Shure SM 57
Beyer M260
Beyer M260 with a Stephen Sank RCA 77DX style ribbon
Beyer M160
Beyer M88
AKG C451 (cardioid and omni capsules)
AKG D224
AKG C414 B-ULS
AKG D12
Sennheiser MD421
Echolette that's supposedly the same as a Sennheiser 409
Fostex M55RP
Cascade Fathead
MXL 990
MXL 991
Audio Technica AT812
Audio Technica 813
Shure SM-11
AKG C-567
Neumann U87
Neumann KM84
Samar A95
TZ Stellar X2
Studio Projects LSD-2
A Crown measurement microphone
Sony ECM-21 (my first condenser microphone - bought in Japan for $25 equivalent in 1969, half the price in the US)
Radio Shack PZM


That's a pretty long list from a guy who can't remember what he ate for breakfast this morning. I'l look to see what I missed but the mics are at the other end of the house from where this computer is.

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That's a nice stash, Sir Mike!!!

If you could only have 5 of those mics, which ones would you pick?


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Two U87s, two KM84s, and I'd trade one of my two D224s for an RE-20.

Why? Because with one or the other - or either - ofthe Neumanns, I can make a good good recording of anything, in mono, X-Y stereo (KM84s), M-S stereo (a U87 in figure-8 and a KM84), Blumlein stereo (U87s in figure-8). Also, although I've never done it, record like Bruce Swedien recorded some of Michael Jackson's vocals with two U87s in omni. I'd break up the pair of D224s or one of the Sennheiser MD421s to trade it for or toward most of an RE20.

I originally bought the D224s for stereo recording with a cassette recorder with no phantom power, and I have no further need for that, but it's still a nice "universal" mic. I used to have three MD421s, but one disappeared after a gig, and I never use those as a pair, just one here and another there. I don't record drums with too many mics so I wouldn't miss the third one there, and I've always wanted to have an RE20, another great universal mic, but I just never found one at a price I was willing to pay without having a specific use for it. I suspect that for miking a group, an RE20 might get more use than another MD421, since it would work well in places where the MD421 is OK, but there might be a better choice.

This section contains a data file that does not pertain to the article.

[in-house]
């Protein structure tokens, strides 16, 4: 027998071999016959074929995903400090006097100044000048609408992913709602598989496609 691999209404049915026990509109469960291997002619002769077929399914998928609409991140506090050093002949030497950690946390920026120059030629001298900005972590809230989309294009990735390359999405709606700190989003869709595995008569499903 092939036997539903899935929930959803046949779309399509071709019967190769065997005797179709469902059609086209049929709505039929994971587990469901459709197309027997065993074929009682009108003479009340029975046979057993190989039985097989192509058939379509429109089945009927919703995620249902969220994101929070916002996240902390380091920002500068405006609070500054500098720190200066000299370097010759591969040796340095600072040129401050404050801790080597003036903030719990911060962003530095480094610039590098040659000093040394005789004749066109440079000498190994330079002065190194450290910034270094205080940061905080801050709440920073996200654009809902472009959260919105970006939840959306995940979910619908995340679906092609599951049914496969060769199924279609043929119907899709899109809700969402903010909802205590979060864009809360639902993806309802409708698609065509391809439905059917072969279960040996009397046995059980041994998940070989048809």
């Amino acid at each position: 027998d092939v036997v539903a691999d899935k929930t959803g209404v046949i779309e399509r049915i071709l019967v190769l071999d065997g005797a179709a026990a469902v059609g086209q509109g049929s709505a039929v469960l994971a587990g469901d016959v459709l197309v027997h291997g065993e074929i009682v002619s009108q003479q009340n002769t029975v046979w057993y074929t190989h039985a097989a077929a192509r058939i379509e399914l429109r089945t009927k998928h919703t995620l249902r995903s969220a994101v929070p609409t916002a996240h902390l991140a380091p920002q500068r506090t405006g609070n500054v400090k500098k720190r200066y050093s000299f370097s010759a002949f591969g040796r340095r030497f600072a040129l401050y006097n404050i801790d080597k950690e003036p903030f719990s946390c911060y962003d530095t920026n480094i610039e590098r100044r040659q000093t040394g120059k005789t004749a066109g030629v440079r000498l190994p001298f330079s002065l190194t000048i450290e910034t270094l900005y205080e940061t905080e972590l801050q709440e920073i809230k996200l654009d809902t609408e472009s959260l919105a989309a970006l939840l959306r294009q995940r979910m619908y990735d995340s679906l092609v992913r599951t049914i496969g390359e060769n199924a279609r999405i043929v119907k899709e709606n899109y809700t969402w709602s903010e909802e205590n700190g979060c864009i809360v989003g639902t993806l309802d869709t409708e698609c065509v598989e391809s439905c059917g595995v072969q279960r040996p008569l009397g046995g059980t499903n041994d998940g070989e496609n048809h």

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Originally Posted by Mike Rivers
Two U87s, two KM84s, and I'd trade one of my two D224s for an RE-20.

Why? Because with one or the other - or either - ofthe Neumanns, I can make a good good recording of anything, in mono, X-Y stereo (KM84s), M-S stereo (a U87 in figure-8 and a KM84), Blumlein stereo (U87s in figure-8). Also, although I've never done it, record like Bruce Swedien recorded some of Michael Jackson's vocals with two U87s in omni. I'd break up the pair of D224s or one of the Sennheiser MD421s to trade it for or toward most of an RE20.

I originally bought the D224s for stereo recording with a cassette recorder with no phantom power, and I have no further need for that, but it's still a nice "universal" mic. I used to have three MD421s, but one disappeared after a gig, and I never use those as a pair, just one here and another there. I don't record drums with too many mics so I wouldn't miss the third one there, and I've always wanted to have an RE20, another great universal mic, but I just never found one at a price I was willing to pay without having a specific use for it. I suspect that for miking a group, an RE20 might get more use than another MD421, since it would work well in places where the MD421 is OK, but there might be a better choice.


That's a great list too and sensible. I am a big fan of large diaphragm moving coil dynamic mics, I would love an EV RE20 and I'd love to try the RE27, which is similar but has a neodymium magnet.
I do have a Heil PR40 which would be great for the purpose you've listed for the RE20, a Peavey 520i (don't laugh, it's a great mic in the right place - kick drum or bass guitar amp) and recently, an Aston Element which as far as I can tell is a large diaphragm moving coil dynamic mic. The Aston is awesome and was designed from the get-go to be an all rounder. I think you could use it on anything and get a good sound.


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It's always fascinating to read these discussions of mics used on multiple sources, as I've been out of studios since the pandemic and my current work requires me to record nearly nothing but voiceovers.

My mic locker is small and lies largely unloved, carefully packed in their cases, but I continue to randomly swap out my voiceover mics to see if there's any one that I truly like better than all the others.


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Originally Posted by Dr Mike Metlay